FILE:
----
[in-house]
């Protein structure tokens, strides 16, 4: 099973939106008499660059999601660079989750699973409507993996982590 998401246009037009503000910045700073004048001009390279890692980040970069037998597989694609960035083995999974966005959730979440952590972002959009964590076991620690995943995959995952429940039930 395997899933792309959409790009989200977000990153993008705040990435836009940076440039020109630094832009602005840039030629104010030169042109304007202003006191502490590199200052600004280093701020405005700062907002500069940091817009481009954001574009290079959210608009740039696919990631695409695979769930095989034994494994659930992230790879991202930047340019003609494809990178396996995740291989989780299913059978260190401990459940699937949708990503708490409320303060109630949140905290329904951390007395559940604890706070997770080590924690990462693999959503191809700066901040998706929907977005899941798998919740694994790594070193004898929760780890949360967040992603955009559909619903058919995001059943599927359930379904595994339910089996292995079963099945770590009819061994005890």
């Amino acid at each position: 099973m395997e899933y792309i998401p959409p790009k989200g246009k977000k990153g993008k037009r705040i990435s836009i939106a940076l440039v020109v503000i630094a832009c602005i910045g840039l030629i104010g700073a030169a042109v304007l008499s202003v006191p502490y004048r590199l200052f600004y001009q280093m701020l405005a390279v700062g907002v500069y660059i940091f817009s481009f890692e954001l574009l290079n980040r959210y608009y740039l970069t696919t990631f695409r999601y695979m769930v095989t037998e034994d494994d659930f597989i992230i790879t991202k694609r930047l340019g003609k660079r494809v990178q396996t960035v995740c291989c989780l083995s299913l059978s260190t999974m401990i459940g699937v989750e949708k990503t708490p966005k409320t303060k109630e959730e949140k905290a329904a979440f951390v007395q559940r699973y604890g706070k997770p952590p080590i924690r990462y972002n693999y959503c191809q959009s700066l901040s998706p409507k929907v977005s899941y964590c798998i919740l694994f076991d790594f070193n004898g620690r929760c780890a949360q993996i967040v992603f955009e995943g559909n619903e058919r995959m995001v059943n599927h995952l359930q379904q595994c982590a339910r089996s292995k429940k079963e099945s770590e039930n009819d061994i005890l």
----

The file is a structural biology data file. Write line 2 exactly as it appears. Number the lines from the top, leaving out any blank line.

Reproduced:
């Protein structure tokens, strides 16, 4: 099973939106008499660059999601660079989750699973409507993996982590 998401246009037009503000910045700073004048001009390279890692980040970069037998597989694609960035083995999974966005959730979440952590972002959009964590076991620690995943995959995952429940039930 395997899933792309959409790009989200977000990153993008705040990435836009940076440039020109630094832009602005840039030629104010030169042109304007202003006191502490590199200052600004280093701020405005700062907002500069940091817009481009954001574009290079959210608009740039696919990631695409695979769930095989034994494994659930992230790879991202930047340019003609494809990178396996995740291989989780299913059978260190401990459940699937949708990503708490409320303060109630949140905290329904951390007395559940604890706070997770080590924690990462693999959503191809700066901040998706929907977005899941798998919740694994790594070193004898929760780890949360967040992603955009559909619903058919995001059943599927359930379904595994339910089996292995079963099945770590009819061994005890």